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Plant Growth Regulators Show Limited Success on Chickpea Crops (PCN Fall 2013) OCT 21 2013 | Consumers and Producers | Pulse Crop News

This article appeared in the Fall 2013 issue of Pulse Crop News.

Alberta chickpea growers have seen declining seed quality and yield over the past five years, and the plants’ indeterminate growth habits seem to be one of the major causes, according to Dr. Manjula Bandara, Special Crop Research Scientist at CDC South in Brooks.

“Chickpeas grow continuously, even after flowering, depending on weather conditions,” says Dr. Bandara. “In periods of high rainfall, chickpeas start regrowing late in the season instead of reaching maturity, and the resources intended for the earlier seeds are instead consumed by that regrowth. As a result, we get immature green seed, which reduces overall seed quality and marketable yield.”

To prevent this unwanted regrowth, chickpea breeders have been working on producing determinate varieties, with limited success so far. As a result, researchers such as Dr. Bandara have been exploring alternative agronomy practices as a possible solution – namely, the use of plant growth regulators to control the secondary growth habits.

Used successfully in Europe on winter and spring wheat crops for over 60 years, plant growth regulators are synthetic chemicals that suppress plant growth, in theory reducing the effects of secondary growth. With that in mind, Dr. Bandara and his research team began a three-year study in 2010 that explored the use of plant growth regulators on Kabuli chickpea crops.

“Our main objective was to look at secondary growth – how secondary growth affects seed quality, how plant height can be used as an indicator for secondary growth, and how plant growth regulators affect yield quality,” says Dr. Bandara.

To that end, Dr. Bandara’s research team set out to determine the best production practices for using plant growth regulators on chickpeas: application stage; concentrations; varieties; interaction with fungicides; and optimal conditions for use.

Using CDC Frontier – a medium-seeded and CDC Orion – large- seeded Kabuli type – as the test variety, Dr. Bandara set up one test site in Bow Island and another in Brooks. The intent was to maintain two separate irrigated and rain-fed sites in Brooks and an irrigated site in Bow Island, but moisture levels in 2010-11 were high as a result of heavy rainfall. Because of this, Dr. Bandara was able to maintain around 50 per cent moisture levels until flowering in Bow Island without the use of irrigation.

Three plant growth regulators – Cycocel, Apogee, and Palisade – were applied at four different concentrations at three growth stages: 10 days after flowering, 20 days after flowering, and 30 days after flowering. The research team wanted to have the flowers established prior to spraying, according to Dr. Bandara.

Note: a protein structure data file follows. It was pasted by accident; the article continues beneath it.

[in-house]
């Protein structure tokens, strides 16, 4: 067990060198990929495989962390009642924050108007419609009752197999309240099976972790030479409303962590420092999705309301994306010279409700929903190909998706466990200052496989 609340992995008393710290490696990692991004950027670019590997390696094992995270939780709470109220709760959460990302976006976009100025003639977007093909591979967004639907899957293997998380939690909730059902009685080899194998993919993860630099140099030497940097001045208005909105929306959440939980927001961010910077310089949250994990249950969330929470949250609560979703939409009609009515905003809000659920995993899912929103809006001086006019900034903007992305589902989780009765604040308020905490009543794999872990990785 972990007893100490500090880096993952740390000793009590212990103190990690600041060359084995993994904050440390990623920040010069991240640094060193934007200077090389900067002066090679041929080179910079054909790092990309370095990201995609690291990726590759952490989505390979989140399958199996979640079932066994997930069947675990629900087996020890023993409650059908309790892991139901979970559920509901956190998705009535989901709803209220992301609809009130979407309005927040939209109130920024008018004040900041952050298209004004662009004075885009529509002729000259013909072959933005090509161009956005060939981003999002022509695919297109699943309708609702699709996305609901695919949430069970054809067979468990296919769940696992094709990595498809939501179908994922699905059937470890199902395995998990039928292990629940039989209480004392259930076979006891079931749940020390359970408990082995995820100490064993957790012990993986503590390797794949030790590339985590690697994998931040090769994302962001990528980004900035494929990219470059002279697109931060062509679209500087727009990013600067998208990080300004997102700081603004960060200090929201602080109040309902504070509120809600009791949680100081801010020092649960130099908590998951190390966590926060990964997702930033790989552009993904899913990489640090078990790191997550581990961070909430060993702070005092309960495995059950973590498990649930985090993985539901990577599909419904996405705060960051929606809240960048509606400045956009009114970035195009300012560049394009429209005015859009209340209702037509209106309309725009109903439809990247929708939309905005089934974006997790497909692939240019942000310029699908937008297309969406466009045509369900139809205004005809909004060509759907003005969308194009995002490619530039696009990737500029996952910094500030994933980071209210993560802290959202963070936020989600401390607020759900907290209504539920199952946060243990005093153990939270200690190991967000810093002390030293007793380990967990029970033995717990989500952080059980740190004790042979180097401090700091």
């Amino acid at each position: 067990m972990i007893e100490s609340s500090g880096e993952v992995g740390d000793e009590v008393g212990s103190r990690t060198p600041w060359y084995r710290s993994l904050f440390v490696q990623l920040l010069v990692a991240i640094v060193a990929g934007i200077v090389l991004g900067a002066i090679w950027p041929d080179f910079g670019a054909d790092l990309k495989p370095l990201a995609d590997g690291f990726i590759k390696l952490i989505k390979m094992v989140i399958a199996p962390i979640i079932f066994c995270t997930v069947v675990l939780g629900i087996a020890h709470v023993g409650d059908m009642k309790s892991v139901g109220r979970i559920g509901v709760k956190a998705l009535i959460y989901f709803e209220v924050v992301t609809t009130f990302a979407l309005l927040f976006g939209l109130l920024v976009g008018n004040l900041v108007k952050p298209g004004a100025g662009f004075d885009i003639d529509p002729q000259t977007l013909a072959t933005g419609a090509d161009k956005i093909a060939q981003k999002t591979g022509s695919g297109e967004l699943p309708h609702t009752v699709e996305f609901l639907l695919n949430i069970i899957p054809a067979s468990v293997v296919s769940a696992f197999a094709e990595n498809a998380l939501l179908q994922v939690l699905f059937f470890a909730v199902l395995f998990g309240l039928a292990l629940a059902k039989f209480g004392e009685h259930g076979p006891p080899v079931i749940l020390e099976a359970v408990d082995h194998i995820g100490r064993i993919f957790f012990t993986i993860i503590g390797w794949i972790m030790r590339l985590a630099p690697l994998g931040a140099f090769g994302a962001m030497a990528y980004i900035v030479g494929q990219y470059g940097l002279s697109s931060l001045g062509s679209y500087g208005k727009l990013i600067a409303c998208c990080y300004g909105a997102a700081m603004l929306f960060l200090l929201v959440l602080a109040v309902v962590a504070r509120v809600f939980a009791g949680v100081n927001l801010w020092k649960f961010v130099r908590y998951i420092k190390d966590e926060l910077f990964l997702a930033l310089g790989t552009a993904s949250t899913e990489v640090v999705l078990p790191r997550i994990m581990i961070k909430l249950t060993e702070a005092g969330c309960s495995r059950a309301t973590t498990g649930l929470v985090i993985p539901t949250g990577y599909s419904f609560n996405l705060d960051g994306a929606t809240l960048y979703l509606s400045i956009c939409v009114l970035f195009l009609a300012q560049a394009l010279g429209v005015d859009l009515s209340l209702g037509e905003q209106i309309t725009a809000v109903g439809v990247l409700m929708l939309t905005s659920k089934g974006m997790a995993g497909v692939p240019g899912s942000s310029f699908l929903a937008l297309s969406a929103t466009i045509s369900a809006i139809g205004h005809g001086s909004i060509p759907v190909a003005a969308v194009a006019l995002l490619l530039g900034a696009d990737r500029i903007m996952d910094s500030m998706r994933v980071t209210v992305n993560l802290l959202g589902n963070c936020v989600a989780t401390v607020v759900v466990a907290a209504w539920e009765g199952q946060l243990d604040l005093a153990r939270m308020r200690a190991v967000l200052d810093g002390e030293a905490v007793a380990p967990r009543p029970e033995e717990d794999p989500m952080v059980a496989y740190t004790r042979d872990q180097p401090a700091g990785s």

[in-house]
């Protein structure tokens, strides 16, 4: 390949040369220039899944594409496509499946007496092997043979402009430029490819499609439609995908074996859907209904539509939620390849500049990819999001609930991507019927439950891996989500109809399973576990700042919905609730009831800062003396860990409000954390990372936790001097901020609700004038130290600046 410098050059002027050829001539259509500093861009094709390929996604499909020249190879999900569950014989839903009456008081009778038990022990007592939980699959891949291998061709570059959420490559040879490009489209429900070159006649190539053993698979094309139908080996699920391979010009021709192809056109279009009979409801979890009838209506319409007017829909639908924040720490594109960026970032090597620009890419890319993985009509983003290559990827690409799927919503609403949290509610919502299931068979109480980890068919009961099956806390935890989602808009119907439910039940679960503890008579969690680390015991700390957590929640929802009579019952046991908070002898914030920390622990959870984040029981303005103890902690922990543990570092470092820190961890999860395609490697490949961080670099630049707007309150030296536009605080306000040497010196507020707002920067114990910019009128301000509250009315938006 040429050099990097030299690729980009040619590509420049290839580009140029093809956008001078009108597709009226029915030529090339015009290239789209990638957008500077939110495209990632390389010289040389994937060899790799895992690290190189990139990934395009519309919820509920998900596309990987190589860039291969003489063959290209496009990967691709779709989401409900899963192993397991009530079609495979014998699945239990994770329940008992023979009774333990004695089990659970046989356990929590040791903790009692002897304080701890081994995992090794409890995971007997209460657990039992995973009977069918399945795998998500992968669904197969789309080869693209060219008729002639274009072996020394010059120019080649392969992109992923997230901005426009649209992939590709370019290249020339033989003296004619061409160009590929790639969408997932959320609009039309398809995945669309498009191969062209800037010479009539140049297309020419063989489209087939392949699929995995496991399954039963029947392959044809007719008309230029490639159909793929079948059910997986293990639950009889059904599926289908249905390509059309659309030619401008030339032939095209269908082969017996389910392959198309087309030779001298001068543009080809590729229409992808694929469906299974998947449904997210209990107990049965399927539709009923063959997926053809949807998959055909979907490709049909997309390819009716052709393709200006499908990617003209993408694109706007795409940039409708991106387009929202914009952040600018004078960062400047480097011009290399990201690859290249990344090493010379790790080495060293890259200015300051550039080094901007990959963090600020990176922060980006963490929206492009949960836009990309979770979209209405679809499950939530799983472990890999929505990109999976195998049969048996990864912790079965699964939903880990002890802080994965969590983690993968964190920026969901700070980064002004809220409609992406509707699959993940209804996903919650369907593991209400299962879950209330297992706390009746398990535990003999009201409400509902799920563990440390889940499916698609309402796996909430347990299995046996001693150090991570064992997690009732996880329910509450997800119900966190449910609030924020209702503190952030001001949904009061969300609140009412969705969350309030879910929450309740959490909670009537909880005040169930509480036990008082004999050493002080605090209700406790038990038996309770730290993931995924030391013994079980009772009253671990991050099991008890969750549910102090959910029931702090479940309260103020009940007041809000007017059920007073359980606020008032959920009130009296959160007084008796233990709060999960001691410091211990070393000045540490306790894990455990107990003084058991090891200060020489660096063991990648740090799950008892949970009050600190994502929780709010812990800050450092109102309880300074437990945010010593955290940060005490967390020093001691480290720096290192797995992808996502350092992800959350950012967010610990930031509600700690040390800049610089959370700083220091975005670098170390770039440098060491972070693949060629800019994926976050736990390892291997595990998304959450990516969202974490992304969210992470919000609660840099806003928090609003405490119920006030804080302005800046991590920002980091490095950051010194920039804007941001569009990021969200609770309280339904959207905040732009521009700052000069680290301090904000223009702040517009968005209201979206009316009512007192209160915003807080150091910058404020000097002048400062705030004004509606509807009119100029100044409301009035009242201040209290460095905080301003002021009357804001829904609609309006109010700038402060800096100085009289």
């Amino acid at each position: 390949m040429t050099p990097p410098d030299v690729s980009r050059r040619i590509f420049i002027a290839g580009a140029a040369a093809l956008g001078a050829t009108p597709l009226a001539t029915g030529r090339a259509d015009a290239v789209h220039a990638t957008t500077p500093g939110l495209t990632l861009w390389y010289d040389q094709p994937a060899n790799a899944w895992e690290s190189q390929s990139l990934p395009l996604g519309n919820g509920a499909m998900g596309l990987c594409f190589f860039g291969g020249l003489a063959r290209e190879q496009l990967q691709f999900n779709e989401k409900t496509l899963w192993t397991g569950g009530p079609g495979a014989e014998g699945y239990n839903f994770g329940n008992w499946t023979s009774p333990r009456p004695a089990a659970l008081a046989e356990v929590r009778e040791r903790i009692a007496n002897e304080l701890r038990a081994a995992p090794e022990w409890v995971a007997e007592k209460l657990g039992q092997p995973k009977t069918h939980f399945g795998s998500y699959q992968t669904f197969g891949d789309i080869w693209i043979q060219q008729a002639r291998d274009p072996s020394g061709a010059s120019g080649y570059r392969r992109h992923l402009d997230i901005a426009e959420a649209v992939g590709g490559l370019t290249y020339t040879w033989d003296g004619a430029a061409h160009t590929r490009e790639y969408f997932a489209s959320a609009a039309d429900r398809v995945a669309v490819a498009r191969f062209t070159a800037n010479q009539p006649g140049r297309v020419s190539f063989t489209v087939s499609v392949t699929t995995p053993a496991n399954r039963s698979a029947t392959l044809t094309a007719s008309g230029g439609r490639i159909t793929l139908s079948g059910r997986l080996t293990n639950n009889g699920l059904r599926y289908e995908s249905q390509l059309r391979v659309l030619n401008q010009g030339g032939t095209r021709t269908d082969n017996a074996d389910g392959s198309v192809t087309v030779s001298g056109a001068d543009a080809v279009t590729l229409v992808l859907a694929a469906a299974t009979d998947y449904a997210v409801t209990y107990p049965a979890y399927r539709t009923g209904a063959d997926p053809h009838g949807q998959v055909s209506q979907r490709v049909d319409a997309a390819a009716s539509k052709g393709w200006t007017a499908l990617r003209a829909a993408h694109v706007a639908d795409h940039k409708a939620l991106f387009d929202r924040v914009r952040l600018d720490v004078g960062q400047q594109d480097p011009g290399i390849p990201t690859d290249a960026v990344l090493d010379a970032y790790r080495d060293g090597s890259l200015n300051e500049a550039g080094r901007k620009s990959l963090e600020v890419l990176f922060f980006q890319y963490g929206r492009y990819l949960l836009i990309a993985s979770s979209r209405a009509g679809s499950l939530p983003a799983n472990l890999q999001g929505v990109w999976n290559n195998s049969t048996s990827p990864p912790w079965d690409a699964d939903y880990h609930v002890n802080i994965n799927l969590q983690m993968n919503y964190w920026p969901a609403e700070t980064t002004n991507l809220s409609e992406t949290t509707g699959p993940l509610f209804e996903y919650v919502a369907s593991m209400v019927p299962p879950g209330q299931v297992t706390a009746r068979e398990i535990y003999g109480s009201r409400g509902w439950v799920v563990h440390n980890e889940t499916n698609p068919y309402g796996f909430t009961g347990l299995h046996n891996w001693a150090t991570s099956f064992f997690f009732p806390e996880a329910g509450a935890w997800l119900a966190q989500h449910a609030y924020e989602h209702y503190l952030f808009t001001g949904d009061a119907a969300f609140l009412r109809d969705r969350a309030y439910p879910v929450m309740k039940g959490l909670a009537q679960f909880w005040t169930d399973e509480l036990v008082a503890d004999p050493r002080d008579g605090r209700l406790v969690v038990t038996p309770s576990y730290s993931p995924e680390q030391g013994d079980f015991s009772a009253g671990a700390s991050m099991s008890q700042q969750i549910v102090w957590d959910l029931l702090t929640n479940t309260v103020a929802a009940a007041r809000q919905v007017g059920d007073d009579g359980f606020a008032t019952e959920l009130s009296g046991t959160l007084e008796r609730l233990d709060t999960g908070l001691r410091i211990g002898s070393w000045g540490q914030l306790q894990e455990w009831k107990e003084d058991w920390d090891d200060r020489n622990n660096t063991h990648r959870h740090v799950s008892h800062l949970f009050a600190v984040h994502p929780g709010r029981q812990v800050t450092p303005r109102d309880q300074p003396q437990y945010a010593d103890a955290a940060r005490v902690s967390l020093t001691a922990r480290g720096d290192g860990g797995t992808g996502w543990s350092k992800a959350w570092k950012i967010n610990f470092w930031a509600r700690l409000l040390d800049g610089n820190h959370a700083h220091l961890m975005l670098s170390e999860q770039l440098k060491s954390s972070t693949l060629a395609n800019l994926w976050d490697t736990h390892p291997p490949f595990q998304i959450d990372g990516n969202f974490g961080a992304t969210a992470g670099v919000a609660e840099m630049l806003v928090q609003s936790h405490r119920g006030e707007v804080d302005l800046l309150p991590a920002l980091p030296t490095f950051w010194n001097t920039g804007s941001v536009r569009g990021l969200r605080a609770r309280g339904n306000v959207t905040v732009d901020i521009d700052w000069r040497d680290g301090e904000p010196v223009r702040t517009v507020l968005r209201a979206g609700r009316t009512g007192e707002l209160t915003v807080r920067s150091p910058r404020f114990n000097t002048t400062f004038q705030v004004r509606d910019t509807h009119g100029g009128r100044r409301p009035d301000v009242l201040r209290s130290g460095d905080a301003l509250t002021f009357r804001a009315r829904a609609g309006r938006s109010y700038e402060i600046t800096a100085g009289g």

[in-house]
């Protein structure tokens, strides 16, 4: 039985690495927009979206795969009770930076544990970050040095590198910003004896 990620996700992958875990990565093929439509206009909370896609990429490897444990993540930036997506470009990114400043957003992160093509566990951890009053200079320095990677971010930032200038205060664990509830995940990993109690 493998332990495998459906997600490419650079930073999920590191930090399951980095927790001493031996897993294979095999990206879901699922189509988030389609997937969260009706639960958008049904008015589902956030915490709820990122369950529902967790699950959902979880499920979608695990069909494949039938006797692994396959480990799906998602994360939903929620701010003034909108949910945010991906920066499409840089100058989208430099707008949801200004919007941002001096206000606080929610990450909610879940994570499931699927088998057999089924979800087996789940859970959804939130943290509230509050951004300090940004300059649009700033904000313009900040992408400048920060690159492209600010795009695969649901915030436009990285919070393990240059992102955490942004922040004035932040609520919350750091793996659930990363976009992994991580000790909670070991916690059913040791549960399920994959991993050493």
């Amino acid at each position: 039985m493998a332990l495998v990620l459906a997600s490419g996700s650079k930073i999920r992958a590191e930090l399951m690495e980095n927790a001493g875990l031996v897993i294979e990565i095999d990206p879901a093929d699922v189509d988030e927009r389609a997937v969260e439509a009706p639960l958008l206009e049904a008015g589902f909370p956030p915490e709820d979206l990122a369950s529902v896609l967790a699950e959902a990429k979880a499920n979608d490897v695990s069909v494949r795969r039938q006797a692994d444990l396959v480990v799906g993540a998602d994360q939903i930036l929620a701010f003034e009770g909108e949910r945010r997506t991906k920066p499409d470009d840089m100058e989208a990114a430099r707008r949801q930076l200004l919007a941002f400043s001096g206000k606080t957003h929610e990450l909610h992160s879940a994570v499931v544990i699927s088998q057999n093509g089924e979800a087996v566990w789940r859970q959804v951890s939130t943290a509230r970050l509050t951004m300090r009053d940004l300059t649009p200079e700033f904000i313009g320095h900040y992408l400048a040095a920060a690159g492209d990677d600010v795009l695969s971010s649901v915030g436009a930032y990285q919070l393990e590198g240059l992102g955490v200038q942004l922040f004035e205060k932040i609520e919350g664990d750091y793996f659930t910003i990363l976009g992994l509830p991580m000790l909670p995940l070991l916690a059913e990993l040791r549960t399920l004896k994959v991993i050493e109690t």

“We really didn’t have any idea how the chemicals would affect the flowering,” Dr. Bandara explained. “In some cases, we’ve found when you spray at flowering, it increases flower abortion, and we wanted to avoid that.”

The team also looked at different methods of applying the plant growth regulators. “In one case, we applied the chemicals alongside the fungicide. In another, we applied it separately. We wanted to see if there were any interactions between the chemicals, and we found there’s no difference on the activities when applied a fungicide, such as Headline® or Proline® and plant growth regulator together or separately.”

After three years of data collections at the two sites, Dr. Bandara’s research team concluded the study with some “unexpected results.”

“Based on the information we gathered over the last three years, the use of these chemicals on chickpeas under extreme conditions has no significant beneficial impact on seed yield improvement or maturity,” said Dr. Bandara.

Spraying with Cycocel resulted in no plant height reduction, and while both Apogee and Palisade reduced plant height for several weeks, the effect was temporary, and regrowth occurred before the end of the growing season. And while Cycocel did not harm the yield, both Apogee and Palisade at high concentrations produced lower yields.

Why this is happened is “uncertain,” according to Dr. Bandara. “The effect was inconsistent, but overall, there was no yield improvement.”

Though the study did not produce the desired results, Dr. Bandara feels that even negative results are important.

“In most situations,we ignore and do not report negative or neutral results,” said Dr. Bandara. “But now at least we know that, under these circumstances, using these compounds won’t be beneficial.”

Demand remains from lentil and chickpea growers to see if other plant growth regulators could be used to control secondary growth in these crops. Dr. Bandara feels that further research into the effects of plant growth regulators on pulses is Our current studies were conducted with a single application of plant growth regulators at a wide range of concentrations at different growth stages. In future studies, we may need to consider and test multiple applications of plant growth regulators at very low concentrations by tank mixing with fungicides.

“Research into using plant growth regulators is not new, but the crops that we’re dealing with are new and very challenging,” said Dr. Bandara. “We’re still far behind on breeding determinate types of lentils and chickpeas, so we have to figure out other solutions. We now know what doesn’t work, and further research will hopefully show us what does.”

This project was supported through funding under the Canadian Agricultural Adaptation Program (CAAP). In Alberta, CAAP is administered by the Agriculture and Food Council.